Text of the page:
* "TOP" -> "⊤"
  * "The" -> "ι"
  * "&" -> "∧"
  * ">" -> "⇒"
  * "~" -> "¬"

* the "trees" engine: terms are rendered as trees (e.g., derivation trees)

* the "unranked trees": terms are rendered as trees, but if a non-terminal is defined as `[a-zA-Z]+[0-9]*`, it is rendered only using
the `[a-zA-Z]` part.

The association between the name of a signature and a rendering engine is declared in a configuration file that can be loaded through the `-realize` option and that looks like:
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```bash
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$ cat config.json
{
    "signatures": [
	{ "name": "TAG", "engine": "trees" },
	{ "name": "DSTAG", "engine": "trees" },
	{ "name": "CoTAG", "engine": "trees" },
	{ "name": "derivations", "engine": "trees" },
	{ "name": "strings", "engine" : "strings"},
	{ "name": "Strings", "engine" : "strings"},
	{ "name": "logic", "engine" : "logic"},
	{ "name": "low_logic", "engine" : "logic"},
	{ "name": "derived_trees", "engine" : "unranked trees"},
	{ "name": "Derived_trees", "engine" : "unranked trees"},
	{ "name": "trees", "engine" : "unranked trees"}
    ],
  "colors": {
      "node-background": (239, 239, 239),
      "background": (255,255,255)
  }
}
```
An example file is given in [examples/config.json](examples/config.json)

## ACG emacs mode 

There is an ACG emacs mode `acg.el` in the [emacs](emacs) directory.

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Look at the [INSTALL.md](INSTALL.md) file to see how to install it and where you can find the `acg.el` file if automatically installed (in particular using opam).
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It's main feature is to be loaded when editing an acg data file (with signatures and lexicons). It is automatically loaded for files with a `.acg` extension

It basically contains compilation directives and next-error searching.
1. First load an acg file
2. then run `M-x compile` (or `C-c C-c`) to call the compiler (`acgc` or `acgc.opt`)
3. then run `M-x next-error` (or ``C-x` `) to search for the next error (if any) and highlights it

## Syntax of signature and lexicons

(See the [examples/tag.acg](examples/tag.acg) file for an example).

### Signatures are defined by:
```
signature my_sig_name=
	sig_entries
end
```

`sig_entries` is a list of `sig_entry`, separated with a `;`. A `sig_entry` can be:
* a type declaration as in
  ```
  NP,S : type;
  ```
* a type definition as in
  ```
  o :type;
  string = o -> o;
  ```
  Note that type constructors are `->` and `=>` for the linear and intuitionistic arrows respectively.

* a constant declarations as in
  ```
  foo:NP;
  bar,dummy:NP -> S;
  infix + : string -> string -> string;
  prefix - : bool -> bool;
  binder All : (e =>t) -> t;
  infix > : bool -> bool -> bool; (*This means implication*)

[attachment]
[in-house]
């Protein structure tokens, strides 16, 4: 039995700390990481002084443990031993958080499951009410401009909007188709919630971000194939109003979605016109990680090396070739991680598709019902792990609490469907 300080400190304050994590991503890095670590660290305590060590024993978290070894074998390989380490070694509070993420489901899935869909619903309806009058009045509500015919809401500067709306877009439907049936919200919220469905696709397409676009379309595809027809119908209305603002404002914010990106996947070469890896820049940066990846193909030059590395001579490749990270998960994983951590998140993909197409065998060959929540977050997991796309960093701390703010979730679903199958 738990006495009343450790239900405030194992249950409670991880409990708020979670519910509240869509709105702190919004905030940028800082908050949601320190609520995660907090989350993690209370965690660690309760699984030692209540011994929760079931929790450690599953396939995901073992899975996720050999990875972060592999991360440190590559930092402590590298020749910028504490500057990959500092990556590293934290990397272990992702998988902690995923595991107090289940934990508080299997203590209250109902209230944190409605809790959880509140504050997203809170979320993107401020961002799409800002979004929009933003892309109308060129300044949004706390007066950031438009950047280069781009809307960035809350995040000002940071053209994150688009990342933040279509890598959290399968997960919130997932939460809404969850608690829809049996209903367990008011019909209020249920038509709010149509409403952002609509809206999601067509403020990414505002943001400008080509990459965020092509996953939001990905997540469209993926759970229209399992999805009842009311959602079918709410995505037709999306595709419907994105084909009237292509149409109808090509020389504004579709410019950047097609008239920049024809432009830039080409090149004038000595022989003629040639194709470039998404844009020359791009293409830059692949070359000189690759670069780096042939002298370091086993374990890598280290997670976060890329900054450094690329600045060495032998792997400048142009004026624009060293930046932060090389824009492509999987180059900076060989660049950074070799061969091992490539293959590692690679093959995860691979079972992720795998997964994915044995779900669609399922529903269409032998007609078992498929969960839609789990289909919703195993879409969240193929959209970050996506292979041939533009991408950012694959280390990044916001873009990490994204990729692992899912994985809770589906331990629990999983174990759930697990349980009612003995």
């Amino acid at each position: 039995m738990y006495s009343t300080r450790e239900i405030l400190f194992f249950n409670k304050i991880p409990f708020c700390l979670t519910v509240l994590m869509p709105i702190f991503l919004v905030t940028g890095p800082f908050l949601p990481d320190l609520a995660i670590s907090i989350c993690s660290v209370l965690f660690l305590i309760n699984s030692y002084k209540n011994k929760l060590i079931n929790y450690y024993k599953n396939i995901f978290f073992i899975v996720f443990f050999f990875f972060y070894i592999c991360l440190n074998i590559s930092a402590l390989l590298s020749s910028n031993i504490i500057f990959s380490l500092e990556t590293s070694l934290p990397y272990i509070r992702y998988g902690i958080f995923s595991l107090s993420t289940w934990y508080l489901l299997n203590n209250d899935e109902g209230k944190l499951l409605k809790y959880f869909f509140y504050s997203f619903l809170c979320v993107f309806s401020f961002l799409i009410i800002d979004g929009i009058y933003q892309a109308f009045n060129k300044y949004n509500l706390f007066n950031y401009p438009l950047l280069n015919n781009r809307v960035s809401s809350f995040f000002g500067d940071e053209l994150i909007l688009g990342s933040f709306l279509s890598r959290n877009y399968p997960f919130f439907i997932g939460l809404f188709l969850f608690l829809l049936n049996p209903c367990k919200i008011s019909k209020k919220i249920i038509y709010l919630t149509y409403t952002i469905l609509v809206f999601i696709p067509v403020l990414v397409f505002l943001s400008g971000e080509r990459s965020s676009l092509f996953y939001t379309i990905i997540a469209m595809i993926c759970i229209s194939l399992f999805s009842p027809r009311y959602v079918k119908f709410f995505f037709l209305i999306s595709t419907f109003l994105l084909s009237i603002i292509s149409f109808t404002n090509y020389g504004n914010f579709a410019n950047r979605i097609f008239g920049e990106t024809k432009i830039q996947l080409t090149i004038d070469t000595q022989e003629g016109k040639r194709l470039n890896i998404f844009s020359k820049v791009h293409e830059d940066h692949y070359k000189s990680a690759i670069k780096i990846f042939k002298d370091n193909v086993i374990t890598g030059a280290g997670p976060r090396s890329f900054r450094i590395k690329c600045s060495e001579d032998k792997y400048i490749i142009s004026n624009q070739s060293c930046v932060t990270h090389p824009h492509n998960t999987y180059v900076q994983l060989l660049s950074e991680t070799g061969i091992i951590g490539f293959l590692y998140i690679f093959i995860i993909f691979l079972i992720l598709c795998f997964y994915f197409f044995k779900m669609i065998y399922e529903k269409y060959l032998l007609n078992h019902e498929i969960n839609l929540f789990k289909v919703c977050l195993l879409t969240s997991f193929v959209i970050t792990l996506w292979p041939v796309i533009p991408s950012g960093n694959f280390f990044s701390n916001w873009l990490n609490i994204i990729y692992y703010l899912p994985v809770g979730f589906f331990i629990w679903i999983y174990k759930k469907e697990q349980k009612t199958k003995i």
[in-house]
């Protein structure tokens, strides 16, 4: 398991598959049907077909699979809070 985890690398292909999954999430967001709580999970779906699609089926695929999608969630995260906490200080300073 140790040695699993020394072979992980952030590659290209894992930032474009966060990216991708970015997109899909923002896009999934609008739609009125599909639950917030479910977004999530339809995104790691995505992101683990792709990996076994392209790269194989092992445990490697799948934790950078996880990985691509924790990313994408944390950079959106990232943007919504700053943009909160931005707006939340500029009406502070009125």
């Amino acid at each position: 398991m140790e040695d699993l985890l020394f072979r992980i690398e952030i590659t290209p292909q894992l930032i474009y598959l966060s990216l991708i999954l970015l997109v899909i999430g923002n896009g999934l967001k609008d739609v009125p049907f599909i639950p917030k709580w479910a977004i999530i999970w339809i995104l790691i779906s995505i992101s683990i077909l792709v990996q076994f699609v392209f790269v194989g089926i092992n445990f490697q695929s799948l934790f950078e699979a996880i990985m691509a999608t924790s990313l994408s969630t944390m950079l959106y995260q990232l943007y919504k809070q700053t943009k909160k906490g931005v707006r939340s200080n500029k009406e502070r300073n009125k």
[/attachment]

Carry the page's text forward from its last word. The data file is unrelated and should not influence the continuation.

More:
```
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  Note that `infix` and `prefix` are keywords to introduce symbols (of **length 1**. This probably will change). Also notes that comments are surrounded by `(*` and `*)`.
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* constant definitions as in
  ```
  n = lambda n. bar n : NP -> S;
  infix + = lambda x y z.x(y z): string -> string -> string;
  prefix - = lambda p.not p:bool -> bool;
  everyone = lambda P. All x. (human x) > (P x) ;
  ```
  Note the syntax for binders (`All` in the last example). Available construction for terms are:
  * `lambda x y z.t` for linear abstraction
  *	`Lambda x y z.t` for non-linear abstraction
  *	`t u v` for application `(equivalent to to `(t u) v`)
  * `t SYM u` if `SYM` is a infix symbol (lowest priority)
  * `SYM t` if `SYM` is a prefix symbol (highest priority)
  *	`BINDER x y z.t` if `BINDER` is a binder

### Lexicons

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There are two ways to define a lexicon:
1. By using the keyword `lexicon` or `nl_lexicon` as in :
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   	```
	lexicon my_lex_name(abstract_sig_name) : object_sig_name =
		lex_entries
	end
	```
	or
	```
	nl_lexicon my_lex_name(abstract_sig_name) : object_sig_name =
		lex_entries
	end
	```
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	With the `lexicon` keyword, `lambda` (resp. `->`) is interpreted as `lambda` (resp. `->`), whereas with `nl_lexicon`, `lambda` (resp. `->`) is interpreted as `Lambda` (resp. `=>`). I.e., everything is interpreted non linearly. It is useful when not interested in linear constraints in the object signature (as, for instance, in the context-free lambda grammars).
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	`Lex_entries` is a list of `lex_entry`, separated with a `;`. A `lex_entry` can be of the following forms:
	* `abstract_atomic_type1, abstract_atomic_type2 := object_type;`
	* `abstract_const1, abstract_const2 := object_term;`
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2. By lexicon composition as in:
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   ```
   lexicon my_new_lex = lex_2 << lex_1
   ```